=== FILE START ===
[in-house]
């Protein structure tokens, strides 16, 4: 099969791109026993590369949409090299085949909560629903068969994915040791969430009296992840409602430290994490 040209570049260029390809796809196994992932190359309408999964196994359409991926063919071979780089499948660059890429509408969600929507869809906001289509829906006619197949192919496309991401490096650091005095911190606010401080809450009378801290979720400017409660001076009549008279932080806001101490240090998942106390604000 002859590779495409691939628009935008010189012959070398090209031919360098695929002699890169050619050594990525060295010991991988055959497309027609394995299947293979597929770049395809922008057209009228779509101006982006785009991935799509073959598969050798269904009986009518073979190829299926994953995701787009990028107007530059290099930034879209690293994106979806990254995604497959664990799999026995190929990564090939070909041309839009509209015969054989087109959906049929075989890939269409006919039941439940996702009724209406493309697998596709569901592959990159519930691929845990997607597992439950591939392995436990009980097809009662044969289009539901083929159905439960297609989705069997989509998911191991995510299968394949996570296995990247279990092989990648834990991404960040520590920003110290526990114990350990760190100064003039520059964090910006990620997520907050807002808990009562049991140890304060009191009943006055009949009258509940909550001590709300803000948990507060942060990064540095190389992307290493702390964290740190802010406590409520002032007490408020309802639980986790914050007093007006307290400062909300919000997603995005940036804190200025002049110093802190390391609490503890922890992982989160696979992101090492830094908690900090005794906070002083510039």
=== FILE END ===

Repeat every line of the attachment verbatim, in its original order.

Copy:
[in-house]
């Protein structure tokens, strides 16, 4: 099969791109026993590369949409090299085949909560629903068969994915040791969430009296992840409602430290994490 040209570049260029390809796809196994992932190359309408999964196994359409991926063919071979780089499948660059890429509408969600929507869809906001289509829906006619197949192919496309991401490096650091005095911190606010401080809450009378801290979720400017409660001076009549008279932080806001101490240090998942106390604000 002859590779495409691939628009935008010189012959070398090209031919360098695929002699890169050619050594990525060295010991991988055959497309027609394995299947293979597929770049395809922008057209009228779509101006982006785009991935799509073959598969050798269904009986009518073979190829299926994953995701787009990028107007530059290099930034879209690293994106979806990254995604497959664990799999026995190929990564090939070909041309839009509209015969054989087109959906049929075989890939269409006919039941439940996702009724209406493309697998596709569901592959990159519930691929845990997607597992439950591939392995436990009980097809009662044969289009539901083929159905439960297609989705069997989509998911191991995510299968394949996570296995990247279990092989990648834990991404960040520590920003110290526990114990350990760190100064003039520059964090910006990620997520907050807002808990009562049991140890304060009191009943006055009949009258509940909550001590709300803000948990507060942060990064540095190389992307290493702390964290740190802010406590409520002032007490408020309802639980986790914050007093007006307290400062909300919000997603995005940036804190200025002049110093802190390391609490503890922890992982989160696979992101090492830094908690900090005794906070002083510039």